The Initial Point of Boundary Between U.S. and Mexico, Monument No. 258, was first established as a cairn of rocks in 1849 following the signing of the Treaty of Guadalupe Hidalgo. A white marble shaft was manufactured in New York, transported around Cape Horn to San Diego, and erected and dedicated at the site in Imperial Beach in June, 1851. The marble obelisk rested on a marble pedestal and was topped an inverted acorn to symbolize the strength and stature of the California live oak tree. By 1894 the monument had become so mutilated by visitors that its outlines were nearly destroyed and its inscriptions partly obliterated. The monument was renovated in San Diego, reconstructed at the site, and protected with an enclosure. Pictured below are the original rock cairn, the 1894 reconstruction and a view of the monument in 1974.
In 1971 Mrs. Pat Nixon, representing President Nixon’s “Legacy of Parks,” turned over 372 acres of surplus Navy land to the people of California as a beach park. Friendship Park is a half-acre bi-national park located, on the US side, within that park. It was declared a national monument and the obelisk itself was re-named as the “US-Mexico Friendship Monument.”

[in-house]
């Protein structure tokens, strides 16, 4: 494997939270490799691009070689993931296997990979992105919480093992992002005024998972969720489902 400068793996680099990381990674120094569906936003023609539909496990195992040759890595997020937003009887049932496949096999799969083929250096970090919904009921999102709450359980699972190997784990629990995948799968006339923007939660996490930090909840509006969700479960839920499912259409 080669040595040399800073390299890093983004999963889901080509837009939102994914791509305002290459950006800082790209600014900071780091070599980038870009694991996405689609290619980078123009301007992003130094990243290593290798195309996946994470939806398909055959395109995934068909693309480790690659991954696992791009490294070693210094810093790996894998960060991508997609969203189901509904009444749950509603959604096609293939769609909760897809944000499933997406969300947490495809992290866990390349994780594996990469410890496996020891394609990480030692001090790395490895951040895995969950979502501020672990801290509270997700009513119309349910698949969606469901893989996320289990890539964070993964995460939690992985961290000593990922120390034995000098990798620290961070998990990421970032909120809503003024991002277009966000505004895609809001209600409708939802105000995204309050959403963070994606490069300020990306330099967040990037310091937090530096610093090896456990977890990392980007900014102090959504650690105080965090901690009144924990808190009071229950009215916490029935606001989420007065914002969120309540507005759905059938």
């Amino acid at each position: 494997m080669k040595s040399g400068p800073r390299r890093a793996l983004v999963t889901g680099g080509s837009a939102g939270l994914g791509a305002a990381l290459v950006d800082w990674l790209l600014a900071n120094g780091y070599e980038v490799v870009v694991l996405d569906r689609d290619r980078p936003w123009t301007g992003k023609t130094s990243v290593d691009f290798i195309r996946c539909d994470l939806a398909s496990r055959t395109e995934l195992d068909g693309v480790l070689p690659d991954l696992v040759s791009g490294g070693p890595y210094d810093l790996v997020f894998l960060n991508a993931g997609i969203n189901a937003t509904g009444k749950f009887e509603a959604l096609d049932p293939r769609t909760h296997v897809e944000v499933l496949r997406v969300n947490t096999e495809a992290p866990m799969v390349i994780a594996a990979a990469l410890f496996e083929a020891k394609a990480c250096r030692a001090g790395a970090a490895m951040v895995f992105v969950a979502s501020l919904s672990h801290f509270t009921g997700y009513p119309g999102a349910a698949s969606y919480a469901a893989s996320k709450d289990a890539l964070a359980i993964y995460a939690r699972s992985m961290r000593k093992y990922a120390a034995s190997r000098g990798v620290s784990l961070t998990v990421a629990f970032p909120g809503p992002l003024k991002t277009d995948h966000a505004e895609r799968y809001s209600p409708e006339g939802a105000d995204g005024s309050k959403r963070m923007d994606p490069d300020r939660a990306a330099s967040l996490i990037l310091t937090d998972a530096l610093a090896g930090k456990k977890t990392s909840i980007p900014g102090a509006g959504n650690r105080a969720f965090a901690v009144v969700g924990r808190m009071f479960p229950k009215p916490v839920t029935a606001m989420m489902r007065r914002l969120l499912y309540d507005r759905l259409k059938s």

Until 1994, there was no border fence, and anyone could meet on the border under the supervision of the U.S. Border Patrol. In 1994, a 14-mile long fence was constructed on the border between San Diego and Tijuana as part of Operation Gatekeeper, including one in Friendship Park. In 2009, the U.S. Department of Homeland Security closed down Friendship Park and a second parallel fence was created which stretches into the Pacific Ocean that includes barbed wires, sensors, and surveillance cameras. A 20-foot wide border patrol access road was also created, along with a third 20-foot wall of steel bars In late 2011 and early 2012, the “Surf Fence” Project replaced the old bars that form a barrier on the beach and extended it 300 feet into the ocean. The obelisk is now on the Tijuana side of the border.